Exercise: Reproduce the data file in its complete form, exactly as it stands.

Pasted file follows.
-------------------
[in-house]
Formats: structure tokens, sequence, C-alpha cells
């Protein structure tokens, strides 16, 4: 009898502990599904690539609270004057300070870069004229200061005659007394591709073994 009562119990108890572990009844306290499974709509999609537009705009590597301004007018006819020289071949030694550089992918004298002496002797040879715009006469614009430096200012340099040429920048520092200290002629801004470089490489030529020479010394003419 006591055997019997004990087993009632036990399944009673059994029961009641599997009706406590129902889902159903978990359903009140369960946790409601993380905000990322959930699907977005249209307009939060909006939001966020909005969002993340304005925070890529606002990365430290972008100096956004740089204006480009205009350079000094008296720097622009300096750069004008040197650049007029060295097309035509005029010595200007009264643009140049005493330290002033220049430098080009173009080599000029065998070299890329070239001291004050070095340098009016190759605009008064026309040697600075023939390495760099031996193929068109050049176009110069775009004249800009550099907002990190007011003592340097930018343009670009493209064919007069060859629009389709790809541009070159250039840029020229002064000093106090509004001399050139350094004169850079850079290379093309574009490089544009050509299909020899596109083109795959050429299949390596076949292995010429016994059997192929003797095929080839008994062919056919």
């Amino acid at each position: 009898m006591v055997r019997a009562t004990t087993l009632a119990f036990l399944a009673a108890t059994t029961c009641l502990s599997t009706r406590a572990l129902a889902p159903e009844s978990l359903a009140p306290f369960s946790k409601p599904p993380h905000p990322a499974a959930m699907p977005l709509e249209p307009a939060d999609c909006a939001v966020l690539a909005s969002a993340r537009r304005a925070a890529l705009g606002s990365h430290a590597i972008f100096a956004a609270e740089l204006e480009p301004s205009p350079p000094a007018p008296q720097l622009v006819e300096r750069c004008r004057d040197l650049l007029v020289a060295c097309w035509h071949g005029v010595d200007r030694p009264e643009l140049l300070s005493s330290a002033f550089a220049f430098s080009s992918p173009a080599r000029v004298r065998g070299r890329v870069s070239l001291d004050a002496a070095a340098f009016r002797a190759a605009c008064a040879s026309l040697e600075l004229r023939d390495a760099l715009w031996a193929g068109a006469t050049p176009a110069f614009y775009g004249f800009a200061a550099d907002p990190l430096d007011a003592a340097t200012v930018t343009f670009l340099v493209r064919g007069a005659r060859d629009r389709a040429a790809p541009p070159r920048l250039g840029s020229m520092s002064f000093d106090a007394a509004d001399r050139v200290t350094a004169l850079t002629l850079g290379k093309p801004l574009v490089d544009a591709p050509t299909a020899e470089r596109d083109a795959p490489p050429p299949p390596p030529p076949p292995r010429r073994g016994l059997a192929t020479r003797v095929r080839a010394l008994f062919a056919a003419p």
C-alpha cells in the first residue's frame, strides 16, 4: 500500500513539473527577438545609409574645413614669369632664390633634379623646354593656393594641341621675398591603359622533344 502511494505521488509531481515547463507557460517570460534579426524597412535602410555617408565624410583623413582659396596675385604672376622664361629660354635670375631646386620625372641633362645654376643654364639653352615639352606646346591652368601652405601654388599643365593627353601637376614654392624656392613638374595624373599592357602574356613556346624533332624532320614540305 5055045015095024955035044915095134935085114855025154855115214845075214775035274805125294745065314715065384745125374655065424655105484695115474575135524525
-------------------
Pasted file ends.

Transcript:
[in-house]
Formats: structure tokens, sequence, C-alpha cells
């Protein structure tokens, strides 16, 4: 009898502990599904690539609270004057300070870069004229200061005659007394591709073994 009562119990108890572990009844306290499974709509999609537009705009590597301004007018006819020289071949030694550089992918004298002496002797040879715009006469614009430096200012340099040429920048520092200290002629801004470089490489030529020479010394003419 006591055997019997004990087993009632036990399944009673059994029961009641599997009706406590129902889902159903978990359903009140369960946790409601993380905000990322959930699907977005249209307009939060909006939001966020909005969002993340304005925070890529606002990365430290972008100096956004740089204006480009205009350079000094008296720097622009300096750069004008040197650049007029060295097309035509005029010595200007009264643009140049005493330290002033220049430098080009173009080599000029065998070299890329070239001291004050070095340098009016190759605009008064026309040697600075023939390495760099031996193929068109050049176009110069775009004249800009550099907002990190007011003592340097930018343009670009493209064919007069060859629009389709790809541009070159250039840029020229002064000093106090509004001399050139350094004169850079850079290379093309574009490089544009050509299909020899596109083109795959050429299949390596076949292995010429016994059997192929003797095929080839008994062919056919």
């Amino acid at each position: 009898m006591v055997r019997a009562t004990t087993l009632a119990f036990l399944a009673a108890t059994t029961c009641l502990s599997t009706r406590a572990l129902a889902p159903e009844s978990l359903a009140p306290f369960s946790k409601p599904p993380h905000p990322a499974a959930m699907p977005l709509e249209p307009a939060d999609c909006a939001v966020l690539a909005s969002a993340r537009r304005a925070a890529l705009g606002s990365h430290a590597i972008f100096a956004a609270e740089l204006e480009p301004s205009p350079p000094a007018p008296q720097l622009v006819e300096r750069c004008r004057d040197l650049l007029v020289a060295c097309w035509h071949g005029v010595d200007r030694p009264e643009l140049l300070s005493s330290a002033f550089a220049f430098s080009s992918p173009a080599r000029v004298r065998g070299r890329v870069s070239l001291d004050a002496a070095a340098f009016r002797a190759a605009c008064a040879s026309l040697e600075l004229r023939d390495a760099l715009w031996a193929g068109a006469t050049p176009a110069f614009y775009g004249f800009a200061a550099d907002p990190l430096d007011a003592a340097t200012v930018t343009f670009l340099v493209r064919g007069a005659r060859d629009r389709a040429a790809p541009p070159r920048l250039g840029s020229m520092s002064f000093d106090a007394a509004d001399r050139v200290t350094a004169l850079t002629l850079g290379k093309p801004l574009v490089d544009a591709p050509t299909a020899e470089r596109d083109a795959p490489p050429p299949p390596p030529p076949p292995r010429r073994g016994l059997a192929t020479r003797v095929r080839a010394l008994f062919a056919a003419p």
C-alpha cells in the first residue's frame, strides 16, 4: 500500500513539473527577438545609409574645413614669369632664390633634379623646354593656393594641341621675398591603359622533344 502511494505521488509531481515547463507557460517570460534579426524597412535602410555617408565624410583623413582659396596675385604672376622664361629660354635670375631646386620625372641633362645654376643654364639653352615639352606646346591652368601652405601654388599643365593627353601637376614654392624656392613638374595624373599592357602574356613556346624533332624532320614540305 5055045015095024955035044915095134935085114855025154855115214845075214775035274805125294745065314715065384745125374655065424655105484695115474575135524525